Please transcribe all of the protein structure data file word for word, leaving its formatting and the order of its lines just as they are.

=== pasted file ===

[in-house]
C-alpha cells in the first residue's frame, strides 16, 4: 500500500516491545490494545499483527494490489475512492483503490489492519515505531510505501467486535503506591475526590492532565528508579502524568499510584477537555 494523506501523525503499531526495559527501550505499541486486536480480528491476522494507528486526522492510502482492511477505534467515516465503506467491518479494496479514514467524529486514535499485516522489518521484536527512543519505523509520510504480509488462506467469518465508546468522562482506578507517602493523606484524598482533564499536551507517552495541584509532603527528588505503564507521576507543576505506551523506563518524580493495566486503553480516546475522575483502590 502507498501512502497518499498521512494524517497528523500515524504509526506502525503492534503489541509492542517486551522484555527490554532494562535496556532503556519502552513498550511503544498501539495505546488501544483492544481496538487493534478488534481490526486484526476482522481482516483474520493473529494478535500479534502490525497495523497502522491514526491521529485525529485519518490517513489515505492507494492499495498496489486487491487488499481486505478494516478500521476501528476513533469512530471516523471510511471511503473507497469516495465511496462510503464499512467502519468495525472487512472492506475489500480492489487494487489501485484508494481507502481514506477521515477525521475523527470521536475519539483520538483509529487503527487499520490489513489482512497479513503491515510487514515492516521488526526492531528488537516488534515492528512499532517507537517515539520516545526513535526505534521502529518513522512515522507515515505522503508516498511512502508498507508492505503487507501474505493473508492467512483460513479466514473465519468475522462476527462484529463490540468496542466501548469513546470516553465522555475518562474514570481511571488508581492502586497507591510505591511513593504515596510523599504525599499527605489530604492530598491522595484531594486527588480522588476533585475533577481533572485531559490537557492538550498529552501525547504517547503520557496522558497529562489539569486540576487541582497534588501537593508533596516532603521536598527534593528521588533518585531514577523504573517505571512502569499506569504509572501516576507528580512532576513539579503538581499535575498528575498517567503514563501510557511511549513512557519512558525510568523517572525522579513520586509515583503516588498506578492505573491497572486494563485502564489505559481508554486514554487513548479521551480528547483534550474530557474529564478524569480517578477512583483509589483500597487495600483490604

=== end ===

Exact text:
[in-house]
C-alpha cells in the first residue's frame, strides 16, 4: 500500500516491545490494545499483527494490489475512492483503490489492519515505531510505501467486535503506591475526590492532565528508579502524568499510584477537555 494523506501523525503499531526495559527501550505499541486486536480480528491476522494507528486526522492510502482492511477505534467515516465503506467491518479494496479514514467524529486514535499485516522489518521484536527512543519505523509520510504480509488462506467469518465508546468522562482506578507517602493523606484524598482533564499536551507517552495541584509532603527528588505503564507521576507543576505506551523506563518524580493495566486503553480516546475522575483502590 502507498501512502497518499498521512494524517497528523500515524504509526506502525503492534503489541509492542517486551522484555527490554532494562535496556532503556519502552513498550511503544498501539495505546488501544483492544481496538487493534478488534481490526486484526476482522481482516483474520493473529494478535500479534502490525497495523497502522491514526491521529485525529485519518490517513489515505492507494492499495498496489486487491487488499481486505478494516478500521476501528476513533469512530471516523471510511471511503473507497469516495465511496462510503464499512467502519468495525472487512472492506475489500480492489487494487489501485484508494481507502481514506477521515477525521475523527470521536475519539483520538483509529487503527487499520490489513489482512497479513503491515510487514515492516521488526526492531528488537516488534515492528512499532517507537517515539520516545526513535526505534521502529518513522512515522507515515505522503508516498511512502508498507508492505503487507501474505493473508492467512483460513479466514473465519468475522462476527462484529463490540468496542466501548469513546470516553465522555475518562474514570481511571488508581492502586497507591510505591511513593504515596510523599504525599499527605489530604492530598491522595484531594486527588480522588476533585475533577481533572485531559490537557492538550498529552501525547504517547503520557496522558497529562489539569486540576487541582497534588501537593508533596516532603521536598527534593528521588533518585531514577523504573517505571512502569499506569504509572501516576507528580512532576513539579503538581499535575498528575498517567503514563501510557511511549513512557519512558525510568523517572525522579513520586509515583503516588498506578492505573491497572486494563485502564489505559481508554486514554487513548479521551480528547483534550474530557474529564478524569480517578477512583483509589483500597487495600483490604